Accepting Campbell's allegations as true, the record does not support his claims of deliberateness. Campbell was seen by Dr. Mueller and other staff physicians eleven times during his first year at Pontiac. Routine blood tests were performed that year and did not evidence abnormality in kidney function. Dr. Mueller denied Campbell's request to see a kidney specialist based on those tests. The same tests were performed in December 1987 and showed mild abnormalities. Dr. Mueller referred him to a urologist. In September 1988 he saw a kidney specialist, was diagnosed with a kidney infection and dialysis was recommended. In December 1988 he was taken to University of Illinois Hospital in Chicago where the examining physician recommended immediate dialysis. Campbell returned two days later and after surgery to place a vascular access, dialysis was started. During this period of time, Dr. Mueller and others prescribed medications for his condition which produced increasingly severe side-effects.
Dr. Mueller and his staff were clearly attentive to Campbell's medical needs. When Dr. Mueller initially denied Campbell's request to see a specialist, there was no objective medical evidence of kidney disease. Even if there had been, his refusal to grant a referral would constitute at most an error in medical judgment, given that there is no evidence of intent to harm. Estelle, 429 U.S. at 107.
Dr. Mueller's delay in diagnosis constitutes an Eighth Amendment violation only if he was deliberately trying to harm the petitioner by not accurately diagnosing his ailment. Hughes v. Joliet Correctional Center, 931 F.2d 425, 428 (7th Cir. 1991). The record is void of any such deliberateness. On the contrary, there is evidence that Dr. Mueller and his staff performed tests to monitor Campbell's kidney function, prescribed medication and referred him to a specialist when the test results were abnormal. The fact that an unknown individual at the University of Illinois Chicago allegedly told Campbell that he should have started dialysis 6 months earlier is of no import. At most, it indicates a difference of opinion as to the appropriate treatment.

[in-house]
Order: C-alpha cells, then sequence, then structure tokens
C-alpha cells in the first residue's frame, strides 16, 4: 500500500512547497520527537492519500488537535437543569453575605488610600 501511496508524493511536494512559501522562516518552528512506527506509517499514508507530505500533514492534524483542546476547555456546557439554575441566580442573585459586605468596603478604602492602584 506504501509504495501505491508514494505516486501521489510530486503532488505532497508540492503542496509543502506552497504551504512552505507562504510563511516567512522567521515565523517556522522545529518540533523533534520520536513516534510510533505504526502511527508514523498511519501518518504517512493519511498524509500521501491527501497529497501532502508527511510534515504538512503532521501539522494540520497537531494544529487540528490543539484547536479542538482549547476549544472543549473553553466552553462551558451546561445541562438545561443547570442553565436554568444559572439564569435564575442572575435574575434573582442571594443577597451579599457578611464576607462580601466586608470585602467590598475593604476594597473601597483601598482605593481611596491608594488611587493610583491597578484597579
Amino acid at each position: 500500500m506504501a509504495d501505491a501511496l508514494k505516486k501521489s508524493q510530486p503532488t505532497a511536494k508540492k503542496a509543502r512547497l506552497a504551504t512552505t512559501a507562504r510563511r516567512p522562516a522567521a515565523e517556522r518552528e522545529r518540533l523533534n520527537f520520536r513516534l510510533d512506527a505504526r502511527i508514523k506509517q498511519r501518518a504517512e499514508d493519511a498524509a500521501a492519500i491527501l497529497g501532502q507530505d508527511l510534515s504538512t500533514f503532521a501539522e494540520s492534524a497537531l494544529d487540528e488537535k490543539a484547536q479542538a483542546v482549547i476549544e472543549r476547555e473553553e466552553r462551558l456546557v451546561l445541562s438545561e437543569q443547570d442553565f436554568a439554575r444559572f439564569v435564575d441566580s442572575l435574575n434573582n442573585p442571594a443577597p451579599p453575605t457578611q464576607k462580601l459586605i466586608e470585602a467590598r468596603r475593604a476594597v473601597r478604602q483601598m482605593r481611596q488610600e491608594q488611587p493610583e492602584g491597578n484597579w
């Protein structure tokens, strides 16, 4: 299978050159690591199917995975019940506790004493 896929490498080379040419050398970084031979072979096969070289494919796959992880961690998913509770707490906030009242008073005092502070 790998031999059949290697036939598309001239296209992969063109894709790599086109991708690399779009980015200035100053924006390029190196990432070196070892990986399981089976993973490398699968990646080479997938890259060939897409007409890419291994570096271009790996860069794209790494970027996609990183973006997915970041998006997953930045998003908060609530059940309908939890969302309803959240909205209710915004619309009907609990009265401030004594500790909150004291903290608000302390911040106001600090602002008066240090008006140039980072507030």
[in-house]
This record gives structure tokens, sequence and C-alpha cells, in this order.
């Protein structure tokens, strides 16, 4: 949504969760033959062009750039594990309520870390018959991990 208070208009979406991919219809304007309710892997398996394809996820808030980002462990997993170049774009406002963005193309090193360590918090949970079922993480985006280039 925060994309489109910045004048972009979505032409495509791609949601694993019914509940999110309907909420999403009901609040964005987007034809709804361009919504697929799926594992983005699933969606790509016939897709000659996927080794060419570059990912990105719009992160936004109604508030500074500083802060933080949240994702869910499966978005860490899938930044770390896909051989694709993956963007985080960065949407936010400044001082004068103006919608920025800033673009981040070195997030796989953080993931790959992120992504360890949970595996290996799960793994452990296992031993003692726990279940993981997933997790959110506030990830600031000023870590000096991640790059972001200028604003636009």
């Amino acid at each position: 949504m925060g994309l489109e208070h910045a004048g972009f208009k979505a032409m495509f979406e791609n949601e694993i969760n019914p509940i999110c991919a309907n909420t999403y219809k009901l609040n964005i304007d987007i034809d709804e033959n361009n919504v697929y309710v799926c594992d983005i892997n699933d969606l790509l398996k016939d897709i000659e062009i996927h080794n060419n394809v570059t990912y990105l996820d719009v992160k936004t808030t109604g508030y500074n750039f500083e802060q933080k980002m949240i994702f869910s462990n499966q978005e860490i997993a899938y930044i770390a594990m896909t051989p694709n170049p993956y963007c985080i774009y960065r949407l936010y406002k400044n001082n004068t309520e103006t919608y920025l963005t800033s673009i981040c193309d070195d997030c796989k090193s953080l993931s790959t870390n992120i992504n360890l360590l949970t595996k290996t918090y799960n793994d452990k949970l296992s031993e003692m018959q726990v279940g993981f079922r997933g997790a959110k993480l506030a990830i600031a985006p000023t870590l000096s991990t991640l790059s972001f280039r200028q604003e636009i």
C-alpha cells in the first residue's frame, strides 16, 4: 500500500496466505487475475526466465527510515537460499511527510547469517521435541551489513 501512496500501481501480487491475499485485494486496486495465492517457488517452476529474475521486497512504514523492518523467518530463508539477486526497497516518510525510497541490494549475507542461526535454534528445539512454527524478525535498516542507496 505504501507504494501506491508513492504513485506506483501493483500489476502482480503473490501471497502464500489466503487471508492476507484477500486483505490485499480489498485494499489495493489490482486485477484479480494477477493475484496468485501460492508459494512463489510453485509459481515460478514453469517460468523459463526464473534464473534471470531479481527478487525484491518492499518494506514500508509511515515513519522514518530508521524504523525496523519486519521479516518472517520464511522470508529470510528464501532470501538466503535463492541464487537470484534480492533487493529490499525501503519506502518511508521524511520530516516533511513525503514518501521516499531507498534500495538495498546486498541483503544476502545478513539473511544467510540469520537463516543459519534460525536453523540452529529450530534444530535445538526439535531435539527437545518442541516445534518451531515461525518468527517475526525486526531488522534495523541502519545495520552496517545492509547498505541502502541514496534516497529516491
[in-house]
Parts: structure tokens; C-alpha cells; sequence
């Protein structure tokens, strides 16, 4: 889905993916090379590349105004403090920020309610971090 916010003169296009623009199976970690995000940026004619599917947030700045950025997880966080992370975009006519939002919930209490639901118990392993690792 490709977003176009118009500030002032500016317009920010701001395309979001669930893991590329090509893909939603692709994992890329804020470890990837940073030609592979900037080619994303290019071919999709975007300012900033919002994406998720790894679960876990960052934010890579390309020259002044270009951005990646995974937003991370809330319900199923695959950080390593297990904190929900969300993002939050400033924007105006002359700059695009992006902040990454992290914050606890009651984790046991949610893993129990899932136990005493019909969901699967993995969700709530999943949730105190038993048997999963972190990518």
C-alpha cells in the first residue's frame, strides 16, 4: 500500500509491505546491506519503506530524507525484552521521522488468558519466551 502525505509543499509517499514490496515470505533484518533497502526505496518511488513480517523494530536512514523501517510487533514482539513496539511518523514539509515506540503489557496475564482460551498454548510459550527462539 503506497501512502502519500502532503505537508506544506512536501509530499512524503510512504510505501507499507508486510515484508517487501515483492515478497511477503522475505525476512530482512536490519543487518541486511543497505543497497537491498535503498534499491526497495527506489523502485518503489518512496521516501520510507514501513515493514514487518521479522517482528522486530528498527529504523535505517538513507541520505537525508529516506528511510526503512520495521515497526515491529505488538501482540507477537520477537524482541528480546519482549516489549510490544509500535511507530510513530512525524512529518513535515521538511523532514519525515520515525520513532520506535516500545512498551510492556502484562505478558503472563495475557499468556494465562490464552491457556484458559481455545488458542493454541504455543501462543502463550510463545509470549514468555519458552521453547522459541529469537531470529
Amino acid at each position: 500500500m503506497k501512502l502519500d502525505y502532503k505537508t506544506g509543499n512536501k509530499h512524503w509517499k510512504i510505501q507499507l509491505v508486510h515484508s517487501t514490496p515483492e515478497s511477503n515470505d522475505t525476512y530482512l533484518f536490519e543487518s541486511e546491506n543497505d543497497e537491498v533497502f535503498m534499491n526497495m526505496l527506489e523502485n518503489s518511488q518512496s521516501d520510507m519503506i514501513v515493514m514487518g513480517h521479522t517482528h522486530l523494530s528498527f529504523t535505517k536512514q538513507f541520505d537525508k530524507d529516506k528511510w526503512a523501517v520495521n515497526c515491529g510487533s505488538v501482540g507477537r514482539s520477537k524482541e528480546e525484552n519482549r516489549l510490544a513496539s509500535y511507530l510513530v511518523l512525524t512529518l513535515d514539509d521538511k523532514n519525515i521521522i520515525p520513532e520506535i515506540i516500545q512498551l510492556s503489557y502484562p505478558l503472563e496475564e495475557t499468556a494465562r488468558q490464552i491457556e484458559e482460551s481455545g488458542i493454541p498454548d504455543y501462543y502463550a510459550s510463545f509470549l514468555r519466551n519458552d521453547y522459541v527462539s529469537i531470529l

Likewise, Campbell's allegations concerning prescribed medications which caused side-effects do not state a claim. He does not allege that Dr. Mueller intentionally prescribed the incorrect medication or that he did so with the knowledge that it would harm Campbell. Benson v. Cady, 761 F.2d 335, 341 (7th.Cir. 1985). He has alleged nothing from which deliberate indifference can be inferred.
At best, Campbell has stated a claim for negligence. However, negligence in treating a medical condition is not actionable under the Eighth Amendment. Estelle, 429 U.S. at 105.
On October 10, 1990, the district court issued a rule to show cause why Dr. Johnson should not be dismissed for failure to effect service of process, returnable October 26, 1990. Plaintiff never responded. Although on October 25, 1989, the district court granted summary judgment in favor of Dr. Johnson, it appears that Dr. Johnson was never served, and he has never filed an appearance. Therefore, as to Dr. Johnson, the district court's grant of summary judgment is remanded with instructions to dismiss for lack of jurisdiction.
Campbell contends that the district court abused its discretion in denying his motion for appointment of counsel, and in doing so, violated his Sixth Amendment right to counsel. Both of these claims are without merit.
In light of our decision today and Campbell's demonstrated ability to grasp the complexities of this matter, the district court did not abuse its discretion in refusing to appoint counsel. Mackin v. Freake, 650 F.2d 885 (7th Cir. 1981). In addition, the Sixth Amendment right to counsel is inapplicable to civil cases.
For the foregoing reasons, the decision of the district court granting summary judgment to defendants Lane, Peters and Mueller is AFFIRMED and the decision granting summary judgment to defendant Johnson is REMANDED with instructions to dismiss for lack of jurisdiction.
After preliminary examination of the briefs, the court notified the parties that it had tentatively concluded that oral argument would not be helpful to the court in this case. The notice provided that any party might file a "Statement as to Need of Oral Argument." See Fed.R.App.P 34(a); Cir.R. 34(f). No such statement having been filed, the appeal has been submitted on the briefs